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Indonesian Consumer Confidence drops to lowest since Feb 2018

The monthly Roy Morgan Indonesian Consumer Confidence Rating is based on 1,280 in-depth face-to-face interviews conducted in January throughout Indonesia, not just a handful of cities. The survey includes the Top 23 cities, smaller cities and towns as well as many more villages in the rural hinterland, reflecting all of Indonesia.
In January 2019 Roy Morgan Indonesian Consumer Confidence is down 2.6pts to 156.2. Consumer Confidence is now 0.3pts lower than a year ago in January 2018 (156.5) and 19.9pts above the long-run average (2005-2019) of 136.3.

Despite a monthly fall, Indonesian Consumer Confidence in January is virtually unchanged on a year ago. Consumer Confidence for Indonesian women is now 3.2pts higher than for Indonesian men and is up 1.1pts on a year ago while Consumer Confidence for Indonesian men has declined by 1.8pts from a year ago. Further details on Consumer Confidence by age and gender below.

The third consecutive monthly fall in January is the first time since early 2017 that Indonesian Consumer Confidence has fallen in three consecutive months and is driven by fewer Indonesians expecting ‘good times’ for the economy over the next year and next five years.

Now 37% (down 3ppts) of Indonesians consider their families are ‘better off’ financially than this time a year ago and 8% (unchanged) say their families are ‘worse off’ financially.

A decreasing majority of 68% (down 1ppt) of Indonesians expect their family will be ‘better off’ financially this time next year. Only 4% (up 1ppt) expect to be ‘worse off’ financially.

In January, 88% (down 3ppts) of Indonesians expect Indonesia will have ‘good times’ financially during the next 12 months, and only 11% (up 3ppts) expect ‘bad times’ financially.

And looking at the longer-term, now 92% (down 3ppts) of Indonesians expect Indonesia will have ‘good times’ economically over the next five years (the lowest figure for this indicator for over a year since November 2017) and just 7% (up 2ppts) expect ‘bad times’.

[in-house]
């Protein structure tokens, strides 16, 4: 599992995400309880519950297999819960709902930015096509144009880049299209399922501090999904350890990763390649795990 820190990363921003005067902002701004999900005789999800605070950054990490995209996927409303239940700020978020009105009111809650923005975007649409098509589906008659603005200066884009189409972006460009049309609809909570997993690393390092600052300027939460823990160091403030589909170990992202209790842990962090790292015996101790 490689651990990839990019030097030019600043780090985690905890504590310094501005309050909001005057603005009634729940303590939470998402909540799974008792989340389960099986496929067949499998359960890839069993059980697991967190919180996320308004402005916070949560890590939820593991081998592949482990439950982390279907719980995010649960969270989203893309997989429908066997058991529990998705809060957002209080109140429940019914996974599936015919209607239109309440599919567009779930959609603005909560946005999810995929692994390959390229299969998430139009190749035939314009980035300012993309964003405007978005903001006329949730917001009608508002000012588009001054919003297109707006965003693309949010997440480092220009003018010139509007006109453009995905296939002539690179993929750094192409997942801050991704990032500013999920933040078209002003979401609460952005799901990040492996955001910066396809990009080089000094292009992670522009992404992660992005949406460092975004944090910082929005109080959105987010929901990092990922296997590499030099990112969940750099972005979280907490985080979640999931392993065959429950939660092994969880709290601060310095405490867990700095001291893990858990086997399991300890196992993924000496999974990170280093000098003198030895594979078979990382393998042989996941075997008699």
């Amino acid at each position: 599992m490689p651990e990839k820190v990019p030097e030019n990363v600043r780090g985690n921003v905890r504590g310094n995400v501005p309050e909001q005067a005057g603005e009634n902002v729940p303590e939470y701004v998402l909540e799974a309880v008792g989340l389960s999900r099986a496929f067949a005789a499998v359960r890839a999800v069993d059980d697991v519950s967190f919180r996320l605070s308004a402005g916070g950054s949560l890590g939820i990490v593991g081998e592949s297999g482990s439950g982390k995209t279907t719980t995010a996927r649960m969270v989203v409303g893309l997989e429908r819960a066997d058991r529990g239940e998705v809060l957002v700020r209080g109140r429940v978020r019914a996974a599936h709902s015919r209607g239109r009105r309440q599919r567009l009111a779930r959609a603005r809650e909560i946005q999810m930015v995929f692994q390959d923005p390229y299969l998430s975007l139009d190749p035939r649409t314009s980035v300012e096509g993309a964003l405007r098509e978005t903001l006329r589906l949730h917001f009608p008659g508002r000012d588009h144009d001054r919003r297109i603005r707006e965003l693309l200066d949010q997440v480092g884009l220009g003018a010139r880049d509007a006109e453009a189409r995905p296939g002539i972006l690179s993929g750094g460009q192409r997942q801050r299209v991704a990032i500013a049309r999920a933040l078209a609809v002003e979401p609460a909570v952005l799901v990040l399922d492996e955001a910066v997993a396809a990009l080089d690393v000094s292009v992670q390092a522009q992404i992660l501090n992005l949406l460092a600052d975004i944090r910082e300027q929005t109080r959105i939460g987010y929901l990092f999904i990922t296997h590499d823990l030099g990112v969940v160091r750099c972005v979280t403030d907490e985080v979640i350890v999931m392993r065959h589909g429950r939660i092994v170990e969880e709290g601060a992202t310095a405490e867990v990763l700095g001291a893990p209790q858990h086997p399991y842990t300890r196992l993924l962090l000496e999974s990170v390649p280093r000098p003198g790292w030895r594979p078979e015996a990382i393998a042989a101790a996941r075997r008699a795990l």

In January now 61% (up 1ppt) of Indonesians, say ‘now is a good time to buy’ major household items and 35% (down 2ppts) say ‘now is a bad time to buy’ major household items.


Source: Roy Morgan Indonesian Single Source: Indonesians aged 14+ January 2019 (n=1,280).


Consumer Confidence barely changed from a year ago but up for Women and down for men

Analysing Indonesian Consumer Confidence by gender and age shows although overall Consumer Confidence has barely changed from a year ago, it is up amongst women compared to this time a year ago, but in contrast has decreased for men. Consumer Confidence has also declined substantially for older Indonesians aged 50 years and older since January 2018.

Consumer Confidence for Indonesian women is now at 157.8 in January 2019, up 1.1pts from a year ago, while Consumer Confidence for men has dropped 1.8pts to 154.6 over the same period.

Consumer Confidence by age group shows declines for the youngest and oldest Indonesians while Indonesian in the middle age brackets now have higher Consumer Confidence than a year ago.

Indonesians aged 14-24 years old now have Consumer Confidence of 156.9 in January 2019, down 1.2pts on a year ago, and for older Indonesians aged 50 years and over the decline has been significant, dropping 7.3pts to 141.9. Consumer Confidence for older Indonesians is now well below all other age groups.

In contrast to their younger and older counterparts Consumer Confidence for mid-aged Indonesians aged 25-49 years old, who comprise over 53% of the population, has increased from a year ago.

Consumer Confidence for Indonesians aged 25-34 years old is now higher than any other age group at 159.2, up 2.2pts on a year ago, and for Indonesians aged 35-49 years old it is up by 1.4pts to 159.1.


Indonesian Consumer Confidence by Gender & Age: January 2018 cf. January 2019


Source: Roy Morgan Indonesian Single Source: Indonesians aged 14+ Jan. 2018 (n=2,138) & Jan. 2019 (n=1,280).


Ira Soekirman, Director, Roy Morgan Indonesia, says:

"Indonesian Consumer Confidence has dropped for the third straight month in January, down 2.6pts to 156.2 and now lower than a year ago by 0.3pts. Despite the drop, Indonesian Consumer Confidence entering 2019 remains nearly 20pts above the long-run average of 136.3 and well above counterparts in Australia (115.2) and New Zealand (121.7 in January).